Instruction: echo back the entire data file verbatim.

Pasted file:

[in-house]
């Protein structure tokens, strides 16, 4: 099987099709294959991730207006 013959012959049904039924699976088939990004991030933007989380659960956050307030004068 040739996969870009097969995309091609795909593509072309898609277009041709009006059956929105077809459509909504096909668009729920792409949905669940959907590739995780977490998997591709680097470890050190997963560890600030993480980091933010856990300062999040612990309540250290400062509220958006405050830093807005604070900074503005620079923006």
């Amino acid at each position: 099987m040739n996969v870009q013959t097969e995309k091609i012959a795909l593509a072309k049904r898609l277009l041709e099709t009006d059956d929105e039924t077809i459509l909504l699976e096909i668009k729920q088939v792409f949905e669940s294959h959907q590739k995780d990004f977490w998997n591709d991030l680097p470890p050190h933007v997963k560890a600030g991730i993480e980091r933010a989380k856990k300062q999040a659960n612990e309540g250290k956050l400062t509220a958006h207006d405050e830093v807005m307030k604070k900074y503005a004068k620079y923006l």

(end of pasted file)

[in-house]
């Protein structure tokens, strides 16, 4: 099987099709294959991730207006 013959012959049904039924699976088939990004991030933007989380659960956050307030004068 040739996969870009097969995309091609795909593509072309898609277009041709009006059956929105077809459509909504096909668009729920792409949905669940959907590739995780977490998997591709680097470890050190997963560890600030993480980091933010856990300062999040612990309540250290400062509220958006405050830093807005604070900074503005620079923006």
């Amino acid at each position: 099987m040739n996969v870009q013959t097969e995309k091609i012959a795909l593509a072309k049904r898609l277009l041709e099709t009006d059956d929105e039924t077809i459509l909504l699976e096909i668009k729920q088939v792409f949905e669940s294959h959907q590739k995780d990004f977490w998997n591709d991030l680097p470890p050190h933007v997963k560890a600030g991730i993480e980091r933010a989380k856990k300062q999040a659960n612990e309540g250290k956050l400062t509220a958006h207006d405050e830093v807005m307030k604070k900074y503005a004068k620079y923006l």